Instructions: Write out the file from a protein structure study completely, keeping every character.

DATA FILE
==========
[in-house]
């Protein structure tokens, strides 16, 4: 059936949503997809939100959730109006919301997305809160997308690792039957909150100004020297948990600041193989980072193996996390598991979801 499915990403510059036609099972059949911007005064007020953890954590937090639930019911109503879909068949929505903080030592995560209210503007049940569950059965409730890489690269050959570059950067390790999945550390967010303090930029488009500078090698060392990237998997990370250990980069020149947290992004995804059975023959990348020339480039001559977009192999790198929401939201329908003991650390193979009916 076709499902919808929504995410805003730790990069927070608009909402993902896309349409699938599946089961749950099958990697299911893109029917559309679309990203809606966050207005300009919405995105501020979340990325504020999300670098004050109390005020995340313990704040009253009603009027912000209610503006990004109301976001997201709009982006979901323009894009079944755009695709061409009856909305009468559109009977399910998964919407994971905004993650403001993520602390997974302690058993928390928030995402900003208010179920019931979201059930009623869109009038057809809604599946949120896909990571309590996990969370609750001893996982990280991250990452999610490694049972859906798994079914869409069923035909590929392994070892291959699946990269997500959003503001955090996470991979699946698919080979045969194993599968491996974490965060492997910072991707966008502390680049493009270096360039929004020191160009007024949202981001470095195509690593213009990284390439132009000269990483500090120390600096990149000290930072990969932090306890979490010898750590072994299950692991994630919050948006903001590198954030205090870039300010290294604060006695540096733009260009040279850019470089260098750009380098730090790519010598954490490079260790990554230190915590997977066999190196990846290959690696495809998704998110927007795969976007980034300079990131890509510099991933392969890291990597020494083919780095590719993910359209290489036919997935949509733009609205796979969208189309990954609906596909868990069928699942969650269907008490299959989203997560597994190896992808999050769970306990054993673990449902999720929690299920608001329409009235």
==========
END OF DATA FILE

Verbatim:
[in-house]
């Protein structure tokens, strides 16, 4: 059936949503997809939100959730109006919301997305809160997308690792039957909150100004020297948990600041193989980072193996996390598991979801 499915990403510059036609099972059949911007005064007020953890954590937090639930019911109503879909068949929505903080030592995560209210503007049940569950059965409730890489690269050959570059950067390790999945550390967010303090930029488009500078090698060392990237998997990370250990980069020149947290992004995804059975023959990348020339480039001559977009192999790198929401939201329908003991650390193979009916 076709499902919808929504995410805003730790990069927070608009909402993902896309349409699938599946089961749950099958990697299911893109029917559309679309990203809606966050207005300009919405995105501020979340990325504020999300670098004050109390005020995340313990704040009253009603009027912000209610503006990004109301976001997201709009982006979901323009894009079944755009695709061409009856909305009468559109009977399910998964919407994971905004993650403001993520602390997974302690058993928390928030995402900003208010179920019931979201059930009623869109009038057809809604599946949120896909990571309590996990969370609750001893996982990280991250990452999610490694049972859906798994079914869409069923035909590929392994070892291959699946990269997500959003503001955090996470991979699946698919080979045969194993599968491996974490965060492997910072991707966008502390680049493009270096360039929004020191160009007024949202981001470095195509690593213009990284390439132009000269990483500090120390600096990149000290930072990969932090306890979490010898750590072994299950692991994630919050948006903001590198954030205090870039300010290294604060006695540096733009260009040279850019470089260098750009380098730090790519010598954490490079260790990554230190915590997977066999190196990846290959690696495809998704998110927007795969976007980034300079990131890509510099991933392969890291990597020494083919780095590719993910359209290489036919997935949509733009609205796979969208189309990954609906596909868990069928699942969650269907008490299959989203997560597994190896992808999050769970306990054993673990449902999720929690299920608001329409009235």